By: | | Dogs, Dog Walking

Imagine walking across sizzling concrete sidewalk with bare feet – ouch! You wouldn’t be able to walk a few steps without putting yourself at risk for serious burns. Though dogs have thick skin on their paw pads, they’re still at risk for getting burnt on summer walks every time they walk over concrete, pavement, or asphalt. Use these tips to keep your dog’s paws safe this summer.

When the Concrete Is at Its Hottest

Pavement retains heat, even more so if it’s dark in color. So, whenever it is hot outside, the ground is going to be even hotter. On an 85-degree day, asphalt can be as hot as 140 degrees. The risk for burns begins as the sun really starts to beat down, by 10:30 AM. The pavement may not cool off until at 8 PM.

The best way to find out if the pavement is too hot for your dog to walk on? Test it yourself. Rest the back of your hand on the ground for at least 10 seconds – but don’t burn yourself! If it’s hot to you, it’s going to be hot to your dog. Going for early morning and late afternoon walks is one way to keep your dog safe – but this might not work for your schedule, or your dog’s needs.

How to Protect Those Paw Pads

If you must take your dog for a walk when the pavement is hot, you can still keep their paws safe. A small dog can be carried over hot pavement until you find some cool grass. Larger dogs need paw protection to keep them safe, even if they don’t have to walk a long distance before they reach grass.

You can cool off the concrete in your backyard by running water over it from your garden hose. Just be sure to re-check the temperature before letting your dog out, and re-wet as necessary. Outdoor mats can be used to create a safe pathway to the grass.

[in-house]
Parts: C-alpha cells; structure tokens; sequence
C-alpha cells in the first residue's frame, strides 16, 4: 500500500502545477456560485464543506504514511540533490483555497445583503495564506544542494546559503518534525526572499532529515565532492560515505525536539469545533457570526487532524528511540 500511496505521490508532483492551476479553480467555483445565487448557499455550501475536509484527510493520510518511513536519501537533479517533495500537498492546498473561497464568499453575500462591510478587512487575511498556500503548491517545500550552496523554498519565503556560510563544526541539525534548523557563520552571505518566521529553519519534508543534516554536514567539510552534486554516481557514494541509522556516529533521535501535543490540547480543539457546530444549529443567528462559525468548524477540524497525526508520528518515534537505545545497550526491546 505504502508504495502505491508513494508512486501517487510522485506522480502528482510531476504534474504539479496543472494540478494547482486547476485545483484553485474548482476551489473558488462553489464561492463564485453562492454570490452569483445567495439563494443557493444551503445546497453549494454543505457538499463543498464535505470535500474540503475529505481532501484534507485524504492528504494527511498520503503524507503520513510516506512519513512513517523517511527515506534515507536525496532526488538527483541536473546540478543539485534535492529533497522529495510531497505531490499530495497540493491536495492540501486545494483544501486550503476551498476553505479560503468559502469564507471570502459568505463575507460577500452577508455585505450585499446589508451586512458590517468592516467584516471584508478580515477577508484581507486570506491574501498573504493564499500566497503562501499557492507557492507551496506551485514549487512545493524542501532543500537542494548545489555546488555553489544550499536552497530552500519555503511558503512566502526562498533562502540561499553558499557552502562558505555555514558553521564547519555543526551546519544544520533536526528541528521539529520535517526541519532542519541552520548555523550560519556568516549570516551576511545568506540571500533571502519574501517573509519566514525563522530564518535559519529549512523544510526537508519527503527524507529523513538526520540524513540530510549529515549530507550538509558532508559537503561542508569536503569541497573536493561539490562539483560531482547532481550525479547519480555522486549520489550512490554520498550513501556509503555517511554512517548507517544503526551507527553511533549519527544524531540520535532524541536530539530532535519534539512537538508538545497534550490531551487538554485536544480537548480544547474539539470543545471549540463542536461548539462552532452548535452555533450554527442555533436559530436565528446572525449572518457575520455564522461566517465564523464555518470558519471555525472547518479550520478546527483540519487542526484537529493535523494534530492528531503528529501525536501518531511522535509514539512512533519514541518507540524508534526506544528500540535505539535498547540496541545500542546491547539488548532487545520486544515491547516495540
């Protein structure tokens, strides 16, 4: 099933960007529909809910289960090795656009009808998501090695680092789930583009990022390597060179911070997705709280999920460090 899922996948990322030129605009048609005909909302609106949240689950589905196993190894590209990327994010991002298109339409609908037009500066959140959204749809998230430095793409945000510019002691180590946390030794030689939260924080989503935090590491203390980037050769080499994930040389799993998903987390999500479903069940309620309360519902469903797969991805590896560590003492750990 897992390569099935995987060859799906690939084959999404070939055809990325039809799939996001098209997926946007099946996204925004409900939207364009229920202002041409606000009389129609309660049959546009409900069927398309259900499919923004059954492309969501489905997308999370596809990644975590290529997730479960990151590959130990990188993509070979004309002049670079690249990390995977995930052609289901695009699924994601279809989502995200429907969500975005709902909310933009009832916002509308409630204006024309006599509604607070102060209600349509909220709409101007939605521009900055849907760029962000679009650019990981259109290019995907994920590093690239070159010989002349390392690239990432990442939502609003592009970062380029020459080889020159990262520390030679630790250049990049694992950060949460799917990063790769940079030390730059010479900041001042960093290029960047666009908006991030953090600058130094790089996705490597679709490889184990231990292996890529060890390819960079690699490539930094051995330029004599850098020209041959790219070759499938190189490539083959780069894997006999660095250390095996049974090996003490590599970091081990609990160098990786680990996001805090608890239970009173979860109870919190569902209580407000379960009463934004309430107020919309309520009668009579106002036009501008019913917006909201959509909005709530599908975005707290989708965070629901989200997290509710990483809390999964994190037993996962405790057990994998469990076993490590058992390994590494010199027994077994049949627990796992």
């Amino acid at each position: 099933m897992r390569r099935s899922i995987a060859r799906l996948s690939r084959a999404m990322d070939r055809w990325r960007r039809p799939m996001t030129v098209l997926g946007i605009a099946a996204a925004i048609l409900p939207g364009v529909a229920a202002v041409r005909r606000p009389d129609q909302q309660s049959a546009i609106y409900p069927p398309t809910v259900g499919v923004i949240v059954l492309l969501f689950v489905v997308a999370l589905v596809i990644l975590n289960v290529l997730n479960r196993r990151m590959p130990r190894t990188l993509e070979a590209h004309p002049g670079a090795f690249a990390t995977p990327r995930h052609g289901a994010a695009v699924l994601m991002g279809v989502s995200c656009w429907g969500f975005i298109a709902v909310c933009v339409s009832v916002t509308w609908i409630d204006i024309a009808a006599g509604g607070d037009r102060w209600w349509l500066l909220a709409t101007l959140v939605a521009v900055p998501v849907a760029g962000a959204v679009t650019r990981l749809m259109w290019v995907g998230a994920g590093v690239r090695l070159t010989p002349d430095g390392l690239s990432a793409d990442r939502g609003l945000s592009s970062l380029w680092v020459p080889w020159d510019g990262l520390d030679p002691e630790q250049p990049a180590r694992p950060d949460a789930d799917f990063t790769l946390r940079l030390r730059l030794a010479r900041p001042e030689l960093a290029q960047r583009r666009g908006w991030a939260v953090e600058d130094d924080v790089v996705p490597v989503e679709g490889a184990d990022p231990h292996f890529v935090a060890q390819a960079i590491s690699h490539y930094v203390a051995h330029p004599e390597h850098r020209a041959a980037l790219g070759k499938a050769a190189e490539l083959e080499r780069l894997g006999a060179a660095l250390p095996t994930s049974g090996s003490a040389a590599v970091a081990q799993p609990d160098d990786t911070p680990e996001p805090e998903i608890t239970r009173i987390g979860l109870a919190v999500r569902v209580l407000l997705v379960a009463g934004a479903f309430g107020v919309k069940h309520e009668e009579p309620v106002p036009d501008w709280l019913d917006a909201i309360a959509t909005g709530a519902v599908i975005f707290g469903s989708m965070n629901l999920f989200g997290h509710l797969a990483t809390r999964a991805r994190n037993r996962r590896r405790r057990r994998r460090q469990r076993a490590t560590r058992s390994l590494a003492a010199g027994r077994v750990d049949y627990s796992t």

Dog Boots, Shoes, and Socks

There’s a wide variety of shoes and socks that you could buy to protect your dog’s paws. However, you may have to experiment to see which your dog likes best.

Decent dog booties tend to be expensive, but they’ll also protect those paws from ice and road salt in the winter. Dog socks don’t provide as much protection, but they’re cheaper and more lightweight.

Some swear by Pawz from Top Paw, disposable rubber socks that look like balloons. You could also try Paw Savers disposable, stick-on paw pad protectors.

Most boots, shoes and socks are difficult for your dog to adjust to, at first. It’s easier for your dog to learn to wear them by walking around outside, as they could be too slippery to comfortably use inside the house.

Paw Wax – Invisible Doggy Boots

Many dog owners use a paw wax product like Musher’s Secret or Espree Paw Balm to work as a protective layer between the dog’s paws and the hot pavement. You’ll need to take your time to absorb the wax into the paw, then make sure a thick, protective layer covers each toe.

Safe Summer Walks Are a Priority at Ready Pet Go!

Need help making sure your dog gets plenty of walkies this summer? The professional dog walkers at Ready Pet Go are happy to lend a hand.  Get in touch with us to learn more about our services for pet parents in Silver Spring and Takoma Park, MD and Washington, DC.